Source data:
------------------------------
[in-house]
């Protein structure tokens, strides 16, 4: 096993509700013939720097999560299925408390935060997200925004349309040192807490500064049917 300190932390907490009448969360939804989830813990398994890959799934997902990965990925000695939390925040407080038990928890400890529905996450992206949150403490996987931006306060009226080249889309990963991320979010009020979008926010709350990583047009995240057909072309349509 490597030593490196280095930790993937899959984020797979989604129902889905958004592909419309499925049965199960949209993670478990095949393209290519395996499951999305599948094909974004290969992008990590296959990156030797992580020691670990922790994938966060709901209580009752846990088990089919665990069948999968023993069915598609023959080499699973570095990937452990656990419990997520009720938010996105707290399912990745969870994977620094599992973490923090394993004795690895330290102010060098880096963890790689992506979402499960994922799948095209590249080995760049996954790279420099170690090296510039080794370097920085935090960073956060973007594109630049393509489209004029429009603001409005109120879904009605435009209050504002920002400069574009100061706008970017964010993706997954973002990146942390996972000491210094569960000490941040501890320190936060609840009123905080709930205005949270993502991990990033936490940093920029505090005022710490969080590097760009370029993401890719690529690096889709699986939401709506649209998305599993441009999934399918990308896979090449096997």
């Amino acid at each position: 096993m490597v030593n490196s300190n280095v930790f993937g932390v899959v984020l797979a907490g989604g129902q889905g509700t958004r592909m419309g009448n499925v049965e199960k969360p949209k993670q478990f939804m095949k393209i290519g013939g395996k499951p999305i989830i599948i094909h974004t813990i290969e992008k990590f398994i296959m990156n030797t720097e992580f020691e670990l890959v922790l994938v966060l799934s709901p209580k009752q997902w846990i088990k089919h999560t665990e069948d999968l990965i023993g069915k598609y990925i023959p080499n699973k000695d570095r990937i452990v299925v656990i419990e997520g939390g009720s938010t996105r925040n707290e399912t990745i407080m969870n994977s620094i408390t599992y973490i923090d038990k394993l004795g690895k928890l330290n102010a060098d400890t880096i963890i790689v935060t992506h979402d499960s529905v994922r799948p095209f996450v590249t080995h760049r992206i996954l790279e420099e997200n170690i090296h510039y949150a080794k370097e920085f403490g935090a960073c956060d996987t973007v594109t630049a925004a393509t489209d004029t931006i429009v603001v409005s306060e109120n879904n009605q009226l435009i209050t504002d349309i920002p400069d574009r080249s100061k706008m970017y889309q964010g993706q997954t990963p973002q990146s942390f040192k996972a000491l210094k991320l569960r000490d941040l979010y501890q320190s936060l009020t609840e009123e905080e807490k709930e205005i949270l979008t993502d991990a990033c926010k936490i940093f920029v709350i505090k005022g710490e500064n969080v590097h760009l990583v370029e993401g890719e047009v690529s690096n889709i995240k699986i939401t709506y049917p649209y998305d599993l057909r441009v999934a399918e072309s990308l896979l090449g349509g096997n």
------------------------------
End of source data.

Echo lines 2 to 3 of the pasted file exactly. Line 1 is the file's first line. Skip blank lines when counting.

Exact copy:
């Protein structure tokens, strides 16, 4: 096993509700013939720097999560299925408390935060997200925004349309040192807490500064049917 300190932390907490009448969360939804989830813990398994890959799934997902990965990925000695939390925040407080038990928890400890529905996450992206949150403490996987931006306060009226080249889309990963991320979010009020979008926010709350990583047009995240057909072309349509 490597030593490196280095930790993937899959984020797979989604129902889905958004592909419309499925049965199960949209993670478990095949393209290519395996499951999305599948094909974004290969992008990590296959990156030797992580020691670990922790994938966060709901209580009752846990088990089919665990069948999968023993069915598609023959080499699973570095990937452990656990419990997520009720938010996105707290399912990745969870994977620094599992973490923090394993004795690895330290102010060098880096963890790689992506979402499960994922799948095209590249080995760049996954790279420099170690090296510039080794370097920085935090960073956060973007594109630049393509489209004029429009603001409005109120879904009605435009209050504002920002400069574009100061706008970017964010993706997954973002990146942390996972000491210094569960000490941040501890320190936060609840009123905080709930205005949270993502991990990033936490940093920029505090005022710490969080590097760009370029993401890719690529690096889709699986939401709506649209998305599993441009999934399918990308896979090449096997």
């Amino acid at each position: 096993m490597v030593n490196s300190n280095v930790f993937g932390v899959v984020l797979a907490g989604g129902q889905g509700t958004r592909m419309g009448n499925v049965e199960k969360p949209k993670q478990f939804m095949k393209i290519g013939g395996k499951p999305i989830i599948i094909h974004t813990i290969e992008k990590f398994i296959m990156n030797t720097e992580f020691e670990l890959v922790l994938v966060l799934s709901p209580k009752q997902w846990i088990k089919h999560t665990e069948d999968l990965i023993g069915k598609y990925i023959p080499n699973k000695d570095r990937i452990v299925v656990i419990e997520g939390g009720s938010t996105r925040n707290e399912t990745i407080m969870n994977s620094i408390t599992y973490i923090d038990k394993l004795g690895k928890l330290n102010a060098d400890t880096i963890i790689v935060t992506h979402d499960s529905v994922r799948p095209f996450v590249t080995h760049r992206i996954l790279e420099e997200n170690i090296h510039y949150a080794k370097e920085f403490g935090a960073c956060d996987t973007v594109t630049a925004a393509t489209d004029t931006i429009v603001v409005s306060e109120n879904n009605q009226l435009i209050t504002d349309i920002p400069d574009r080249s100061k706008m970017y889309q964010g993706q997954t990963p973002q990146s942390f040192k996972a000491l210094k991320l569960r000490d941040l979010y501890q320190s936060l009020t609840e009123e905080e807490k709930e205005i949270l979008t993502d991990a990033c926010k936490i940093f920029v709350i505090k005022g710490e500064n969080v590097h760009l990583v370029e993401g890719e047009v690529s690096n889709i995240k699986i939401t709506y049917p649209y998305d599993l057909r441009v999934a399918e072309s990308l896979l090449g349509g096997n």